That barrage was on the back of a dubious chemical-weapons incident, which Trump blamed on Syrian government forces and their Russian ally. Syria and Russia have dismissed the claims, saying the incident was a premeditated provocation carried out by Western-backed militants and their media associates in the so-called White Helmets.

    Moscow has reportedly expressed grave concerns to the Trump administration that the situation in Syria is at risk of escalating into a full-blown war between the US and Russia. It seems senior officials within the Trump administration are also acutely aware of the risk. Pentagon chief James Mattis reportedly cautioned Trump to limit the air strikes and to avoid Syrian and Russian casualties.

    Perhaps too Trump has been given pause for thought over the initial allegations of Syrian and Russian complicity in the chemical-weapon incident in Douma on April 7. A growing number of Western journalists and politicians are questioning the authenticity of claims of an atrocity, and are openly saying that it was a "false flag" aimed at provoking US, British and French military strikes. This is exactly what Russia had been warning of in the lead up to the strikes on April 14.

    Russian President Vladimir Putin is reportedly still willing to give Trump a chance to try to normalize relations between Washington and Moscow.

    That could be why Trump is increasingly exasperated by Nikki Haley. Her bellicose diatribes at the UN have plunged US-Russian relations into a bottomless pit.

    While Trump has expressed at times a desire to improve relations with Putin, Haley has sounded the diametric opposite with her relentless hostility towards Russia. Evidently, Haley cannot think beyond a prism of Russophobia. Which is not a constructive position for White House policy. She, after all, is supposed to be an envoy for the president, not his policymaker.

    Only days after being collared by Trump over Russian sanctions, Haley this week showed a marked change in tone at the UN concerning Russia. As 21st Century Wire reported, Haley appeared to be backtracking from her previous intransigent stance for blaming Russia over the Skripal poisoning affair in England. No longer is Haley categorically claiming a Russian state assassination plot. She is now leaving open the possibility that Russia may have lost control of its nerve agents which got into wrong hands. It's still a load of codswallop, but as 21st Century Wire points out, Haley is "hedging" her position and weakening her accusations against Russia.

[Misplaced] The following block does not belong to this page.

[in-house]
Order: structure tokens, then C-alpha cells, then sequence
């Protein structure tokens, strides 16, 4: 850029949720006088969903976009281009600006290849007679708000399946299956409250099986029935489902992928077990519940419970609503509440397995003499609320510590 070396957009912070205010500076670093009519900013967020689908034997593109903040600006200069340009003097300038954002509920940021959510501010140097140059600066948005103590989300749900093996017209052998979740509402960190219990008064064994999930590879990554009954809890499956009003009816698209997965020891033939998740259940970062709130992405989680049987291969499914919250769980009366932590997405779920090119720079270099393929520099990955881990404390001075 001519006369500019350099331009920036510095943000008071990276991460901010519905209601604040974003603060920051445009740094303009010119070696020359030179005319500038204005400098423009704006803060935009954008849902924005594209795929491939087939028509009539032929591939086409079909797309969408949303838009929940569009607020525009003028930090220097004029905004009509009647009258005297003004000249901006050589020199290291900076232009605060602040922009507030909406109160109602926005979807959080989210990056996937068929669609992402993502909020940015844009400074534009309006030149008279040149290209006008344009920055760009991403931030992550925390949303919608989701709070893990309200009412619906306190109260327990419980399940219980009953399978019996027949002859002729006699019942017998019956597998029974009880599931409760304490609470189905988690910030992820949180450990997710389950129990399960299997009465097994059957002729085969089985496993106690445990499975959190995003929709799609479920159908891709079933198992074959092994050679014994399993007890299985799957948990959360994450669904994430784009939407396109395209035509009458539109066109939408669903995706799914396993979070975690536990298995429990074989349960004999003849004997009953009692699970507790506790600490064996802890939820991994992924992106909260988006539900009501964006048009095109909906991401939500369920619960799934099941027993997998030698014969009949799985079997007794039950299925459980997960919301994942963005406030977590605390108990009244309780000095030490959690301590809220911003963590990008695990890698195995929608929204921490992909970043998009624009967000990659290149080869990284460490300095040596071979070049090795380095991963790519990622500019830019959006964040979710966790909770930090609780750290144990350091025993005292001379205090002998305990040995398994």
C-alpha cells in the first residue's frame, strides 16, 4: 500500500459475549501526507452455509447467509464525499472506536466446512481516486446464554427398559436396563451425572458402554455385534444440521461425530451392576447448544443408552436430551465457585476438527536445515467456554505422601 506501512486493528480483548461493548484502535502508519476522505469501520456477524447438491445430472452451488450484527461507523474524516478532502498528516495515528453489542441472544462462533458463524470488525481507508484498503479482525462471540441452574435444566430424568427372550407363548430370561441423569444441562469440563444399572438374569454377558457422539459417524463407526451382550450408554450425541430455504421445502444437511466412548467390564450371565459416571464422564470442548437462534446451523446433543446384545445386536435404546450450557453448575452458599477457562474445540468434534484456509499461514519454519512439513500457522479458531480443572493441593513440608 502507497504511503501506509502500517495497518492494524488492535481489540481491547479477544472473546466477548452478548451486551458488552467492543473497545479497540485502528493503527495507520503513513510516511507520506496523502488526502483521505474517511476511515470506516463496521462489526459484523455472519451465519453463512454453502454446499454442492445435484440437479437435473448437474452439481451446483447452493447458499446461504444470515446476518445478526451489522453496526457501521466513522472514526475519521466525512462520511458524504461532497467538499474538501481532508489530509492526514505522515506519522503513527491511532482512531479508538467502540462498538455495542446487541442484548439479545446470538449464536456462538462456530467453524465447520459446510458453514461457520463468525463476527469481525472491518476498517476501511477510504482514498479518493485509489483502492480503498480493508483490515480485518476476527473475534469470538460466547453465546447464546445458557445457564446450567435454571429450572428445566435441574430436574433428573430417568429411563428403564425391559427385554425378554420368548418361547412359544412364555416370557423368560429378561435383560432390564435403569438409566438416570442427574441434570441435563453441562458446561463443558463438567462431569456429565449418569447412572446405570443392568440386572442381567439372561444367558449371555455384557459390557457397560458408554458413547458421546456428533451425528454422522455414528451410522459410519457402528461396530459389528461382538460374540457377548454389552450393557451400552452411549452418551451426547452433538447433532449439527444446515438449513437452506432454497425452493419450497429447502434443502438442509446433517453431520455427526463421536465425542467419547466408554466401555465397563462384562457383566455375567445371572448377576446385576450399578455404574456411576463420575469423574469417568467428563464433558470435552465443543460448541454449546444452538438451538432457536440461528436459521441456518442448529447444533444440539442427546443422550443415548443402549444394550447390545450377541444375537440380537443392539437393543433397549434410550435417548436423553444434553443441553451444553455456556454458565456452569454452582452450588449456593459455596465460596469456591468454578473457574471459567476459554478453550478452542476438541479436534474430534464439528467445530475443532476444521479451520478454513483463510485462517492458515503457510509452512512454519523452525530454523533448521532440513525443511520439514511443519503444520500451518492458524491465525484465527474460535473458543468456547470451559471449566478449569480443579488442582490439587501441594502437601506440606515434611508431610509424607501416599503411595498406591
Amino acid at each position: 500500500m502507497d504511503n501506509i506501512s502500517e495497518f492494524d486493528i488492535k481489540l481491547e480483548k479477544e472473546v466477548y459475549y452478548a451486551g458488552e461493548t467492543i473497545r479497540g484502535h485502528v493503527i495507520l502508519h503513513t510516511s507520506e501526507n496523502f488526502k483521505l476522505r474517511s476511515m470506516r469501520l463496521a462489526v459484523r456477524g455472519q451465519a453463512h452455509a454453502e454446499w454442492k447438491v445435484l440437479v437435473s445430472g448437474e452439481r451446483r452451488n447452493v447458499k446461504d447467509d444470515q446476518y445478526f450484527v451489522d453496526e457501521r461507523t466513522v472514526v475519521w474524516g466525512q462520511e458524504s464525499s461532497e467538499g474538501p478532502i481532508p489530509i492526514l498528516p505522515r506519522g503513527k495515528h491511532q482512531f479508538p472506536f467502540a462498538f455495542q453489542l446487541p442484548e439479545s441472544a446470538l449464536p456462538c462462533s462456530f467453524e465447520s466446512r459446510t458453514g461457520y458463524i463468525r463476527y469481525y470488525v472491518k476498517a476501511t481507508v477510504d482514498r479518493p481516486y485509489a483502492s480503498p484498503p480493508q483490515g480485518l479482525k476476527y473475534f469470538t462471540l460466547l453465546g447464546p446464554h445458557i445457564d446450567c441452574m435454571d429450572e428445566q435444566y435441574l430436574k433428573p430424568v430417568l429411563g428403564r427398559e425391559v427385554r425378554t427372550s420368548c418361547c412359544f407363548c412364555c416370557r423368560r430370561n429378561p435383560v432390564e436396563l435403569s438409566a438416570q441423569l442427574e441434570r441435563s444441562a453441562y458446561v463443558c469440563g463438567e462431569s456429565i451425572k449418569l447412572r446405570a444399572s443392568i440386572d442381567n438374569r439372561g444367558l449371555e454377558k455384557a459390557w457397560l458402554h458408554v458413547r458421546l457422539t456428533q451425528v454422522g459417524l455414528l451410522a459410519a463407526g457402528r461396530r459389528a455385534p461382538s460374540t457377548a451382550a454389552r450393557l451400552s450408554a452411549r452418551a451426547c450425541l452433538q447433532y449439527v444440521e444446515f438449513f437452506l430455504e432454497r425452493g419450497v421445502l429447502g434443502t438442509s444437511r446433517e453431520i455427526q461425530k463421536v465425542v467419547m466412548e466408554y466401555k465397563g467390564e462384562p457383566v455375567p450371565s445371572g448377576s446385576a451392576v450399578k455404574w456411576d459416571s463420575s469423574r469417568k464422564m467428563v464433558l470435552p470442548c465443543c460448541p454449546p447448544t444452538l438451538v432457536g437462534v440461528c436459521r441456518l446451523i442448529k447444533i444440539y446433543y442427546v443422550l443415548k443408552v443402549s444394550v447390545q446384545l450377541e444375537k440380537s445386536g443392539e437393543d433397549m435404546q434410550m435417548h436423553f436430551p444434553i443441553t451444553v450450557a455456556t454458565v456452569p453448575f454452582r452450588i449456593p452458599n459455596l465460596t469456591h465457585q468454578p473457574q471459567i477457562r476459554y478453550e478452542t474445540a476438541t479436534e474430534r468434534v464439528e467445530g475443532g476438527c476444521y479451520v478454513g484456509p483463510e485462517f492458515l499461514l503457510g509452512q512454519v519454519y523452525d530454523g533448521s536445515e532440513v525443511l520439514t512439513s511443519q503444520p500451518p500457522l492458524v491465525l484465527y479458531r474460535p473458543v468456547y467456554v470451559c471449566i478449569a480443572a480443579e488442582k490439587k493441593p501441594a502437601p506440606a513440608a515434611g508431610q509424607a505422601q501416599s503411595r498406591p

Now, the question is: has President Trump concluded that Nikki Haley is a liability, not an asset? Her Russophobia and political ambition seem to have overtaken her judgment, and are precluding any chance of a normal relation between the US and Russia. In short, she is part of the problem, not part of the solution.

    Relations between the US and Russia have sunk to treacherous levels. Trump seems to have enough savvy to know that the downward dynamic has to stop before rock-bottom catastrophe hits.

    Admittedly, US presidents are only figureheads when up against the Deep State and longterm strategic planning. So, Trump may not be able to divert the underlying dangerous direction of relations that Washington seems hellbent on towards Russia.

    But if Trump stands to have any go at all at alleviating tensions with Russia, one thing is sure: Nikki Haley has to go.

    The views of the contributor do not necessarily reflect those of Sputnik.